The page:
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"What to do after 12th boards?" is the dilemma of every child who has given this exam. All you need is the courage of your convictions.
My cousin, who is eight years younger than me, is giving her board exams this year, and I recently visited her. She was in a dilemma – what to do after 12th boards?
Before I delve into the incident I want to share, let me give a short introduction.
My cousin is very dear to me, and I was the one who taught her how to walk when she was 3-4 years old. I was sometimes given the responsibility of taking care of her. She is really smart and intelligent and always comes out on top in her class. She’s also the head girl of her school and has moderated many events. All this at such a young age of 16-17.
Everything seems flawless from the outside, but the truth is that she is often overwhelmed with all the responsibilities she has, which makes it hard for her to prioritize things, leading to outbursts on her parents.
When I recently visited her and asked how she was doing and what she was thinking of doing after the board exams, she casually said that “I was relying on bhaiya (cousin/tuition teacher) to tell me what to do.” Then she told me that it becomes really overwhelming to know that there are so many options to choose from.
But I believe the underlying issue is that she knows she has the potential to excel in whatever field she chooses, which makes it more difficult for her to make a choice. She might be thinking, “What if I choose one thing but later, I don’t like it?” She also mentioned our parents and how they dedicated their lives to one profession. Her dad was in the army and had always been in a job, while my dad has a business and never changed his field.
I felt that she feared making a choice about her career that would stick with her for her lifetime.
When I heard all this, I made it clear to her that we don’t have to stick to whatever choice we make in such early phases of our lives. What we need to focus on is our interests and follow them. I also told her that, unlike our parents, we live in a technologically advanced era, which forces us to change as per the times.
It’s highly unlikely that we will live the same fate as our parents. I believe we have the chance and the choice to change our careers if we want to and we’re not forced to stick with one job for our whole life.
I also made it clear that whatever she chooses, I’ll be there to support her, and even if after some time, she thinks she made a mistake, I’ll be there to guide her. What’s more important is to have the courage to choose for oneself without anyone else’s interference. I believe if she becomes dependent and looks for another person to choose for her, then she’ll never be fully independent and will always be in a state of confusion when it comes to making decisions.
Image source: Sofia Alejandra on pexels
I am Ekta Sati, born & brought up in a very peaceful and beautiful city, Rishikesh. I am an admirer of nature and loves to spend my time on the riverside and in the forests. I read more...
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We need to stop stereotyping women's bodies, and also be more sensitive towards our children who are growing up with terrible self-confidence leading to loneliness and depression.
When Kate Winslet said, “Young women should enjoy their life instead of worrying about how they look,” it stuck a cord with me. I am one of those women who struggle with body image issues in a society heavily influenced by unrealistic beauty standards and societal expectations, and Kate’s statement was empowering.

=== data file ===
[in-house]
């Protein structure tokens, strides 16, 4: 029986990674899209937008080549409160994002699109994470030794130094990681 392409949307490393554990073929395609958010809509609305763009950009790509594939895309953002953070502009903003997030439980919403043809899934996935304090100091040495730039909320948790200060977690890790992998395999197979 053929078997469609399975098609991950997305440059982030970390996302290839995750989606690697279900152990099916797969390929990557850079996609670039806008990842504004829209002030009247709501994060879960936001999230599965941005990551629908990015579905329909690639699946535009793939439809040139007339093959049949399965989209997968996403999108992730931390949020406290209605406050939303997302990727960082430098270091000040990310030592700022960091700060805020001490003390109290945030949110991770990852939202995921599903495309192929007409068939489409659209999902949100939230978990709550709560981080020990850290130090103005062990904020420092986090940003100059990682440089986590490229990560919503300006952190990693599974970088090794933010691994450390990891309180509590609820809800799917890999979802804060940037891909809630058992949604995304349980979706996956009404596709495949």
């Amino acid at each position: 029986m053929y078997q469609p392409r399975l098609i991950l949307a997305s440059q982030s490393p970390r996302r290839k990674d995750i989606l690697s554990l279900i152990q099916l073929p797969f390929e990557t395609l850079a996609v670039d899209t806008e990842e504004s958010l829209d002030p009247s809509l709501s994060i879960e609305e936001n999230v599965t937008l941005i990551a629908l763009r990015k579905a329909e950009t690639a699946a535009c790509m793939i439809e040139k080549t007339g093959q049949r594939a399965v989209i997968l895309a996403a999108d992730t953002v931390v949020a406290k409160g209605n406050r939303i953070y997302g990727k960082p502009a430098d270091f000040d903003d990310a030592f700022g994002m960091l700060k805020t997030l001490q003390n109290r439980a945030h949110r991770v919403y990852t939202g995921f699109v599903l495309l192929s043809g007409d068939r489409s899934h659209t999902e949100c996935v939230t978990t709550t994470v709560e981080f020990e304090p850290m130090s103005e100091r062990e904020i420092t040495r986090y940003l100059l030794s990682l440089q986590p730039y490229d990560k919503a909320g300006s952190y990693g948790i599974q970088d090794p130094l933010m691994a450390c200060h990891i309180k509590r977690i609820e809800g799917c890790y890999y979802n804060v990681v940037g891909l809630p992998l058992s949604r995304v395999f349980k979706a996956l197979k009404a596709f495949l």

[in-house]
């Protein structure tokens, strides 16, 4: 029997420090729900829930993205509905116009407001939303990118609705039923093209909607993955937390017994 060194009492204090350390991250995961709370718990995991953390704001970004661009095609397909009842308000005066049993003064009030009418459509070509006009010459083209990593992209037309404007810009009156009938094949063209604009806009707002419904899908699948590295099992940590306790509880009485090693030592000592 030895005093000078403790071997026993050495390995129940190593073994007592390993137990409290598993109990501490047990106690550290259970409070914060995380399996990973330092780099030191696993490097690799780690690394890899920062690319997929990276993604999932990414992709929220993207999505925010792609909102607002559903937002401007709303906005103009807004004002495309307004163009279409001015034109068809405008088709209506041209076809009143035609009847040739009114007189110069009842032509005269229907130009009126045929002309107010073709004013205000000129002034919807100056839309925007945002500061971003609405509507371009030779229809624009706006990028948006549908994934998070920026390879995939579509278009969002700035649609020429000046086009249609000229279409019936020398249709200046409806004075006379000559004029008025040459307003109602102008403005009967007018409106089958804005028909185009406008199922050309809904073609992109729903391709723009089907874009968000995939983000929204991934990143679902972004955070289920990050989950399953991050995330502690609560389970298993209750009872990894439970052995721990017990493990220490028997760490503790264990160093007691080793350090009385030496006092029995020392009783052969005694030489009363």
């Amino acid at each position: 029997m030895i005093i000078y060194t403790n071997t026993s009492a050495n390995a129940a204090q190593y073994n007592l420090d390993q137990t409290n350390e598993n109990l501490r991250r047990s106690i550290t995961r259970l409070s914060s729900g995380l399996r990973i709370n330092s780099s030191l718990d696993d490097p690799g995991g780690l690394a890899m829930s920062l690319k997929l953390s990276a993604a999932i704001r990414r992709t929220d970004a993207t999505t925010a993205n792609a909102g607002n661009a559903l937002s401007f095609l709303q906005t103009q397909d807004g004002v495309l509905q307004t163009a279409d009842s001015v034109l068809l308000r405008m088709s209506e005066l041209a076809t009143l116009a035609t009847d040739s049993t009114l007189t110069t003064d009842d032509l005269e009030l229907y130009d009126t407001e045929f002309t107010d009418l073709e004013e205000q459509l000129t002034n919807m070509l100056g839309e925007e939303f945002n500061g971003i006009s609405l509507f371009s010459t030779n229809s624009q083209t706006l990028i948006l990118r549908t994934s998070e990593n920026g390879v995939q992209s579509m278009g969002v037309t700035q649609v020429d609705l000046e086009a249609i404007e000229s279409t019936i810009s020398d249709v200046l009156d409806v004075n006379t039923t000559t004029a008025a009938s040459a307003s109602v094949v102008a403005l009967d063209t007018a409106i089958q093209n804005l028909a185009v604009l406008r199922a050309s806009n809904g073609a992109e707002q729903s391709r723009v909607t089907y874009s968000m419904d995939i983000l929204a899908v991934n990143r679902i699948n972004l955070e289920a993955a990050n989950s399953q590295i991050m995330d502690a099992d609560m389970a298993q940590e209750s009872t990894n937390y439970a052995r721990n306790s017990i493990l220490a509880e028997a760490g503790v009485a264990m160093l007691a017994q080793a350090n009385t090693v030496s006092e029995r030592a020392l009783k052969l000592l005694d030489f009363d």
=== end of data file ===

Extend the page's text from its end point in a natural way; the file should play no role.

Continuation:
I grew up listening to unsolicited advice about wearing clothes a size bigger than what I wear; everyone took a free ride to comment about my bra and how big it was. I have spent most of my life loathing how I look—my size, weight, clothes, appearance, skin tone, and hair. This isn’t because I’m not too fond of how I appear, but rather because I’ve been told repeatedly by most trusted people around me that I have one or more flaws.
It is imperative that, as a society, we shed our stereotypical thought not just to support women but also our children who are growing up with terrible self-confidence leading to loneliness and depression. We can significantly impact our mental health and well-being by fostering a culture of compassion, understanding, and empowerment.
Here are some online tools for startups to use for their tech needs for organising work, mind mapping, ideation, etc.
Most startups are bootstrapped, the budget is low, there is no funding, startups need some support and excellent tools to run the show. The team may be working at one place or the team is spread across the globe, but the team needs to brainstorm. Brainstorming can be fun. Listing few resources which a startup or entrepreneurs can use for brainstorming.
Bubbl.us is an interesting tool which is useful to take notes, brainstorm and organize new ideas, collaborate, and capture thoughts. It allows you to avoid distraction by focusing on task, to collaborate and share with friends, families, team and social media. Essentially no hassle of downloading any app, works on mobile and desktop. You can use the basic plan to explore and later subscribe for at $4.91/month, $59 billed annually.
Miro offers the quickest, easiest way for teams to capture, organize and visualize thoughts, solutions, ideas across the team. Other than brainstorming, it can be used for project planning, creating organizational charts and sales strategies. It runs on all devices: mobile, tablet, desktop or interactive display.
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